The zucchetto or pileolus is a small, round skullcap worn by members of the Roman Catholic clergy. The color red is reserved for the zucchettos of cardinals. (The pope’s skullcap is white, and those worn by archbishops and bishops are purple).
The suggestion that the two men represent the apostles Peter and Paul was first made by Christian Tümpel in his discussion of Rembrandt van Rijn’s Two Scholars Disputing, 1628 (National Gallery of Victoria, Melbourne). Christian Tümpel, “Studien zur Ikonografie der Historien Rembrandts,” Nederlands Kunsthistorisch Jaarboek 20 (1969): 182–87. Tümpel, however, solely focused on the first of the two visits, when Paul stayed at Peter’s house in Jerusalem for fifteen days (Galatians 1:18). The dispute at the heart of this painting actually took place during their second meeting (Galatians 2:11–14).
Galatians 2:11–14. Click here for a detailed description of the dispute.
For the seventeenth-century debate on tolerance, see Jonathan I. Israel, The Dutch Republic: Its Rise, Greatness and Fall, 1477–1806, The Oxford History of Early Modern Europe (Oxford, 1995), 502–3. Episcopius (1583–1643) was born Simon Bischop, but is known by the Latinized version of his last name.
Click here for the object page of the National Gallery of Victoria.
For a discussion of Rembrandt’s Two Scholars Disputing in Melbourne, see Stichting Foundation Rembrandt Research Project, A Corpus of Rembrandt Paintings, vol. 1, 1625–1631, ed. Josua Bruyn et al. (The Hague, Boston, and London, 1982), 159–68, no. A 113, repro. See page 165, repro., for Rembrandt’s Study in Red and Black Chalk (Staatliche Museen Preußischer Kulturbesitz, Kupferstichkabinett, Berlin), on which the figure in the foreground of the Leiden Collection painting is based.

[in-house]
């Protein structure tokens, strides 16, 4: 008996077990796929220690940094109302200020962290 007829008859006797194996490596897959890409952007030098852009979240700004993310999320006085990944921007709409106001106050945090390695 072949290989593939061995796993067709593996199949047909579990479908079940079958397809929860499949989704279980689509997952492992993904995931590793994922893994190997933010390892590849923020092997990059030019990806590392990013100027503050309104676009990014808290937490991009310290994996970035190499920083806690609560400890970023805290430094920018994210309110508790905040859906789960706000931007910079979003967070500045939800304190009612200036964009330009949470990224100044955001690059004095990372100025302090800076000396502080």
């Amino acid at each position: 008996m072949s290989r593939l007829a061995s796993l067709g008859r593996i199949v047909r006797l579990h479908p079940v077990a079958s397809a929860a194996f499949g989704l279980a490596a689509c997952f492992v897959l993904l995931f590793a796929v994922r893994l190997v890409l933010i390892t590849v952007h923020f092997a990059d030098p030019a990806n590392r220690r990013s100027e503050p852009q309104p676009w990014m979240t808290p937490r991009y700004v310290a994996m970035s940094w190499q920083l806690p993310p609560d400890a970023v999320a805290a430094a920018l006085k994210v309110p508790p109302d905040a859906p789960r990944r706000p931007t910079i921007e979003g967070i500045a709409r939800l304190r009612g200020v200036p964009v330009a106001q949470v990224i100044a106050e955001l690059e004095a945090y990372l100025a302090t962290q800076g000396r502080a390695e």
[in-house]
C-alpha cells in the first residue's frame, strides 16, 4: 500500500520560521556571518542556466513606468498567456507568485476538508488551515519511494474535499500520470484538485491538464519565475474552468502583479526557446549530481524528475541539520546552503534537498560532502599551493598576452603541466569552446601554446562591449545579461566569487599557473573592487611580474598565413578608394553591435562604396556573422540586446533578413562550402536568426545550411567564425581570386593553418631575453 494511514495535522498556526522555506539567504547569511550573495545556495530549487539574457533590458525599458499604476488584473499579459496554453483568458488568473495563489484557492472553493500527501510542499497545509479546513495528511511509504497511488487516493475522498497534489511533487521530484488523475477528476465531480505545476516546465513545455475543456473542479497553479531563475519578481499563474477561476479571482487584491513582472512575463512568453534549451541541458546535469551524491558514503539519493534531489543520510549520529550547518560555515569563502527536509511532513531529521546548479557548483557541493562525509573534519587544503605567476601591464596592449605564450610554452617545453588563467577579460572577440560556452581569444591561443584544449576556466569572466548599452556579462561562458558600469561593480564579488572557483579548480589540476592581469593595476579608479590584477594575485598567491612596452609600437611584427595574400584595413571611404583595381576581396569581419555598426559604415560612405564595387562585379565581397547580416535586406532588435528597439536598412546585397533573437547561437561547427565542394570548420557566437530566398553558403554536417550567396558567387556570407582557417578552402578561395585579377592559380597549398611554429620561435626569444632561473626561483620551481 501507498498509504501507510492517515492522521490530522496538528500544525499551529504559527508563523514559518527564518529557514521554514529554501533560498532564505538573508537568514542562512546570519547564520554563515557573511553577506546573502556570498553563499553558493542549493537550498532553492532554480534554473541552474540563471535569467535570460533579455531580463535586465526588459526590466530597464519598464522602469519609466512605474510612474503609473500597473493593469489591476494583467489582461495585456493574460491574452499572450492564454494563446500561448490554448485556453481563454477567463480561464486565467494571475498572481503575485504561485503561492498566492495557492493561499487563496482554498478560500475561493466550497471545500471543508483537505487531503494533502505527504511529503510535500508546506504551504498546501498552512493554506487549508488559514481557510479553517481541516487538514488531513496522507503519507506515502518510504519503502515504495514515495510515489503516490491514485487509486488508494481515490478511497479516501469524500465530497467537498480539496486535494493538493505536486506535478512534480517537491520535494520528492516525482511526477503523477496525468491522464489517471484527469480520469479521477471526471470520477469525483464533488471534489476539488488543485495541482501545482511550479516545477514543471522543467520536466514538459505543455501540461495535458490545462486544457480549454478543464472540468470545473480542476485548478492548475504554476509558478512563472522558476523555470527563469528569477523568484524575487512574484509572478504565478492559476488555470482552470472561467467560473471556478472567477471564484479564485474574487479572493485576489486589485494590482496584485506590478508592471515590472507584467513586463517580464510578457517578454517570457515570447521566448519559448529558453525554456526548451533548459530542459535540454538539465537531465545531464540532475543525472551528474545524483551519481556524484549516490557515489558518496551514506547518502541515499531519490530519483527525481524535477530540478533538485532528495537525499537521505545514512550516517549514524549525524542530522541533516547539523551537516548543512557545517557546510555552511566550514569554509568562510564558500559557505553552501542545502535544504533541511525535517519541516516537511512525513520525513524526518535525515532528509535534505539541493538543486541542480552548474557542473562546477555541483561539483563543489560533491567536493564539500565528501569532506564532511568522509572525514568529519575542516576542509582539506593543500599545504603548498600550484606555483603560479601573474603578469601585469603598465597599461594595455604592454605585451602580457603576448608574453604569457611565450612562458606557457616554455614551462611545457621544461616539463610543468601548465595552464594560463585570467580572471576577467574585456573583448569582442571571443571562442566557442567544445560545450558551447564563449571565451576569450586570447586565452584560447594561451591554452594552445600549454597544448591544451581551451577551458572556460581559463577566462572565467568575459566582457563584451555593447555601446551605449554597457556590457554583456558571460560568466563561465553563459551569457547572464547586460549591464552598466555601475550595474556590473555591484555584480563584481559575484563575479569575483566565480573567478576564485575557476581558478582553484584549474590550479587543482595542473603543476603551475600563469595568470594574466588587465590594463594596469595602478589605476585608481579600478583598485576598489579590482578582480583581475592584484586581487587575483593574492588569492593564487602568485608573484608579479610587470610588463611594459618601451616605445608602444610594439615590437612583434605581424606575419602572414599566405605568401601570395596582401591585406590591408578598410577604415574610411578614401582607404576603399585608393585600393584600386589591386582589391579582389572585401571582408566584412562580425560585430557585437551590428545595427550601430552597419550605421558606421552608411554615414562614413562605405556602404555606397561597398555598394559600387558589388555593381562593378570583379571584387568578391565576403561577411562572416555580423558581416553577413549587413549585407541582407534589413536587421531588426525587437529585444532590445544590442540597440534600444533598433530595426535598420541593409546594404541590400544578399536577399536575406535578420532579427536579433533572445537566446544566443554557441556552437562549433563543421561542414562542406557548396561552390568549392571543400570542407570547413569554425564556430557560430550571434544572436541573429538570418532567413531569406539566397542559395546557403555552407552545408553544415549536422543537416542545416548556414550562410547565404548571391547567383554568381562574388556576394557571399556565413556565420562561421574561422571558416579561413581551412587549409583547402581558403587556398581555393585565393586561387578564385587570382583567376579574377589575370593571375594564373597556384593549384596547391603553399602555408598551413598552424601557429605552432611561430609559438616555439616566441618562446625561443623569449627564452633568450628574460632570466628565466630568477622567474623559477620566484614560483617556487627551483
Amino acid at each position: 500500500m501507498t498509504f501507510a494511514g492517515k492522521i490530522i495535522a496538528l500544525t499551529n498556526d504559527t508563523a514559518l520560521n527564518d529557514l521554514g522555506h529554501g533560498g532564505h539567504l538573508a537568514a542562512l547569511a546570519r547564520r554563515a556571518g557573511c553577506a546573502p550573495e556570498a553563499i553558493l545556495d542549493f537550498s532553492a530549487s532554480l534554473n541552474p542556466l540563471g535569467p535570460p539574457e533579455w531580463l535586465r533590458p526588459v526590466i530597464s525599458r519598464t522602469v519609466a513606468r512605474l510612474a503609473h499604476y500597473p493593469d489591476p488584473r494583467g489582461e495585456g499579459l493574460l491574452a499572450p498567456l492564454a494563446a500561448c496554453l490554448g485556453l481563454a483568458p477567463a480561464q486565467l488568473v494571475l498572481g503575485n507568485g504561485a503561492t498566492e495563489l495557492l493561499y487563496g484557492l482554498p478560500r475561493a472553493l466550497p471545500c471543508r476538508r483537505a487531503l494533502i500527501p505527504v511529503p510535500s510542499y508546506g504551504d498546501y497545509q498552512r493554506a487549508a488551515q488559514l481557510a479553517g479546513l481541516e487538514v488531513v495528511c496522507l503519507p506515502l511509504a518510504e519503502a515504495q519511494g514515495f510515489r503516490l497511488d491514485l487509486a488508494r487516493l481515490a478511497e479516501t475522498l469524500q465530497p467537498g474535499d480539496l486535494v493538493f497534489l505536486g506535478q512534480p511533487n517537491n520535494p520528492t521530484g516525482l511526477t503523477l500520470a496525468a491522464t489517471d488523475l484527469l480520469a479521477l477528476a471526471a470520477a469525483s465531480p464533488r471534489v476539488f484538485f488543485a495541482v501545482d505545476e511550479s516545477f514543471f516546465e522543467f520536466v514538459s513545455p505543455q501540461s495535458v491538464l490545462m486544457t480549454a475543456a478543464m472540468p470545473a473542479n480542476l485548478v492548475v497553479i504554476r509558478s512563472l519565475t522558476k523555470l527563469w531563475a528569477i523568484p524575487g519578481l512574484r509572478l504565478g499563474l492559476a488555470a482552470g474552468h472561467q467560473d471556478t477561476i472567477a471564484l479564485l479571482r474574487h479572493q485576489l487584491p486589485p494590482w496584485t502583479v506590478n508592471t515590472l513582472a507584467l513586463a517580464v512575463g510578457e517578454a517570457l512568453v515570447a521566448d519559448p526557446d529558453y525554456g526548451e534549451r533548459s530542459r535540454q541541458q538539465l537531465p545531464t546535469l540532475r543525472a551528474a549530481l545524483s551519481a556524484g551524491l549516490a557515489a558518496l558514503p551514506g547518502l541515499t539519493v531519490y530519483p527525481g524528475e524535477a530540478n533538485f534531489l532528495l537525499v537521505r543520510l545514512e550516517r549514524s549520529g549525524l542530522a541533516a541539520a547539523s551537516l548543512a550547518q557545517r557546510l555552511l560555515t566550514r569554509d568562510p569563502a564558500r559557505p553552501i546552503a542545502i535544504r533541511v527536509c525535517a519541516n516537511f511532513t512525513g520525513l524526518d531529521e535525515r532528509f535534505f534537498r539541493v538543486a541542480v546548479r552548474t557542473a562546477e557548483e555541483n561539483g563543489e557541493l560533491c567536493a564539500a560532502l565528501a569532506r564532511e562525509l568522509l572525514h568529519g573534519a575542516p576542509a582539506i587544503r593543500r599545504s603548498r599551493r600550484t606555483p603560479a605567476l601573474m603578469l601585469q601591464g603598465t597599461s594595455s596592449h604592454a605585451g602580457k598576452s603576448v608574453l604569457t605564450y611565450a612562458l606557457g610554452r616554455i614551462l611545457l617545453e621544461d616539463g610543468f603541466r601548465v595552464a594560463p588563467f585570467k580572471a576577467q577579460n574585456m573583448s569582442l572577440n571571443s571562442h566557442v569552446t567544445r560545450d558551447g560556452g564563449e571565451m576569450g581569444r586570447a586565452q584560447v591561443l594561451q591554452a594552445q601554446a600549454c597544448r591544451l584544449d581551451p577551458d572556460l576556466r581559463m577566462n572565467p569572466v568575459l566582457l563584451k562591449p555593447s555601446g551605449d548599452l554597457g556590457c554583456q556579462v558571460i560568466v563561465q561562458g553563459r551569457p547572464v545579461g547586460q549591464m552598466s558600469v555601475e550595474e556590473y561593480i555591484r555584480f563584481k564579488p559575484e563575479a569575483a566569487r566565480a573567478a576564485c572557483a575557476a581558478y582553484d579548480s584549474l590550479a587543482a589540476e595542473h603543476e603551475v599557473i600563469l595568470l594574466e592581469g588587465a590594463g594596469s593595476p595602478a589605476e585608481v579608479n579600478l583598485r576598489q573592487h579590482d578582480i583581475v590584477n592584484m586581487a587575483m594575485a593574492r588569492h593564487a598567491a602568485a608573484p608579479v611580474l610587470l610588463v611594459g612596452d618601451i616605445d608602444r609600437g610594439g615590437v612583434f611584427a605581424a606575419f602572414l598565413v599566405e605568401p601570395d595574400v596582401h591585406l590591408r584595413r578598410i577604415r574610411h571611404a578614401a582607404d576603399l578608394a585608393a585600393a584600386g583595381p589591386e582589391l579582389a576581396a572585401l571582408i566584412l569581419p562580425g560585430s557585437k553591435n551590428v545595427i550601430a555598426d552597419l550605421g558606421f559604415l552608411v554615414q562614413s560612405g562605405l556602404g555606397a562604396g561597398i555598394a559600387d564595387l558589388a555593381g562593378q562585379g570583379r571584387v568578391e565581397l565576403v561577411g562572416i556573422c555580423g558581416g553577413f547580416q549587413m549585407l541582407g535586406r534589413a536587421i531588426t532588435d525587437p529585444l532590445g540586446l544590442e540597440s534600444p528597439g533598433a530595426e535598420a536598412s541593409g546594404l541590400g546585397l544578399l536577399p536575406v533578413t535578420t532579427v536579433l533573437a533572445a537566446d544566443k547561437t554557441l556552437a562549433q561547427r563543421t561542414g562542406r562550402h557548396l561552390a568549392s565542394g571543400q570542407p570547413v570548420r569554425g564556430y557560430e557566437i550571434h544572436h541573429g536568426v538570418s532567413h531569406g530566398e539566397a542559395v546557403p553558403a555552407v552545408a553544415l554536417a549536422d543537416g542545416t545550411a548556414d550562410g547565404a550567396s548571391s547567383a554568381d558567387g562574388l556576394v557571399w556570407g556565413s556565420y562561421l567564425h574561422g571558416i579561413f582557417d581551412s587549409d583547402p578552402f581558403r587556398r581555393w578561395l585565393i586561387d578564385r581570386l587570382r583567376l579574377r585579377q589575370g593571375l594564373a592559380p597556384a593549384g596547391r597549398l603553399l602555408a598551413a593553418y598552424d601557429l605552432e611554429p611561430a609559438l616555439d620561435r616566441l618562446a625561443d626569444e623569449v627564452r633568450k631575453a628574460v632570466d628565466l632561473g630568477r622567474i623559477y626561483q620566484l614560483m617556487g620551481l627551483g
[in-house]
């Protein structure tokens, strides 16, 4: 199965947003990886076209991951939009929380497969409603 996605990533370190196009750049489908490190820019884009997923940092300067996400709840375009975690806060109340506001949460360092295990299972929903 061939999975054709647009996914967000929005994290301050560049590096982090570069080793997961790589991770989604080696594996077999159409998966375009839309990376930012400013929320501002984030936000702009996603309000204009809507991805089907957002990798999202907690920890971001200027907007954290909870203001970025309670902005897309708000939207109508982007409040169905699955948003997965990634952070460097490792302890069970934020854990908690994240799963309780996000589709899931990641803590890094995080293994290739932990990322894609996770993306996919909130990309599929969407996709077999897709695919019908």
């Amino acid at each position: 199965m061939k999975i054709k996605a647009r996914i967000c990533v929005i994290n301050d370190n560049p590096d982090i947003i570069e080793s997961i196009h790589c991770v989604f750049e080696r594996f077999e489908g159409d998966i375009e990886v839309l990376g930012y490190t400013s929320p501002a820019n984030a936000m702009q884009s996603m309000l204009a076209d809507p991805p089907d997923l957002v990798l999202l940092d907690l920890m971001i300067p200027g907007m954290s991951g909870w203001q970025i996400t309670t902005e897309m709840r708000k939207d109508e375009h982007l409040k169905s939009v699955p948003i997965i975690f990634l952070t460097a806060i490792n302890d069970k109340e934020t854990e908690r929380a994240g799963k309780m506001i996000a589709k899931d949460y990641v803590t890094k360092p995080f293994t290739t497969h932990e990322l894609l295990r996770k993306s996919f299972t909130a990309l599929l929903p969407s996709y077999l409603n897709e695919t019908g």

The Rembrandt Research Project’s discussion of the Melbourne painting accepts Christian Tümpel’s interpretation that the two men are the apostles Peter and Paul, representing the Jews and the Gentiles respectively (pp. 166–67). Neither the Rembrandt Research Project nor Tümpel, however, connected the historical dispute in Antioch to the theological debate swirling around the Dutch Republic in the 1620s.
Werner Sumowski, Gemälde der Rembrandt-Schüler, 6 vols. (Landau, 1983), 4:2948, states that “according to Gerson [this painting is] a Dou-like adaptation of the Melbourne painting.”
Rolf Fritz, Sammlung Becker, vol. 1, Gemälde alter Meister (Dortmund, 1967), no. 77, repro., as Elias and Elisa by Rembrandt, ca. 1629. Fritz reproduced an aquatint of the painting in reverse, inscribed “Les Docteurs,” by A. Bissel, ca. 1790–1810, as comparative figure to this painting’s entry. “Les Docteurs” in the caption refers to the role of the Book of Kings prophets Elias (Elijah) and his disciple Elisa (Elisha) as Doctors of the Church. The full inscription on the aquatint reads: “Peint par Rembrandt gravé par A. Bissell. Les Docteurs. – Du Cabinet de Monsieur le Baron de Villiez – à Mannheim chez Dom: Artaria.”
Stichting Foundation Rembrandt Research Project, A Corpus of Rembrandt Paintings, vol. 1, 1625–1631, ed. Josua Bruyn et al. (The Hague, Boston, and London, 1982), 524–28, no. C513. One year later, Werner Sumowski placed the painting in the “School of Rembrandt” after the Melbourne painting of 1628. Werner Sumowski, Gemälde der Rembrandt-Schüler, 6 vols. (Landau, 1983), 4:2948, no. 1931.
Stichting Foundation Rembrandt Research Project, A Corpus of Rembrandt Paintings, vol. 4, Self-Portraits, ed. Ernst van de Wetering (Dordrecht, 2005), 596, 627–28, no. I C 513 / Br. 424.
Ronnie Baer did not include Two Old Men Disputing in her catalogue raisonné of Dou in 1990. See Ronni Baer, “The Paintings of Gerrit Dou (1613–1675)” (Ph.D. diss., New York University, 1990).
Thanks to Arthur K. Wheelock Jr. for pointing out the resemblances with this painting by Lievens. (Lloyd DeWitt, however, deems the Upton House painting to be “closer to Rembrandt or Dou than Lievens.” Personal communication, 27 May 2013). The Upton House painting is listed as National Trust Inventory Number 446728. According to notes from the National Trust, dendrochronology indicates that the oak panel came from a tree felled after 1660. However, more recent dendrochronological analysis by Ian Tyer indicates that insufficient information exists about the wood rings to determine the felling date of this panel.
Peter Klein, dendrochronological report, 14 January 2007; Ian Tyers, dendrochronological report, September 2008.
Infrared photographs were taken at 780nm, 850nm, and 1000nm.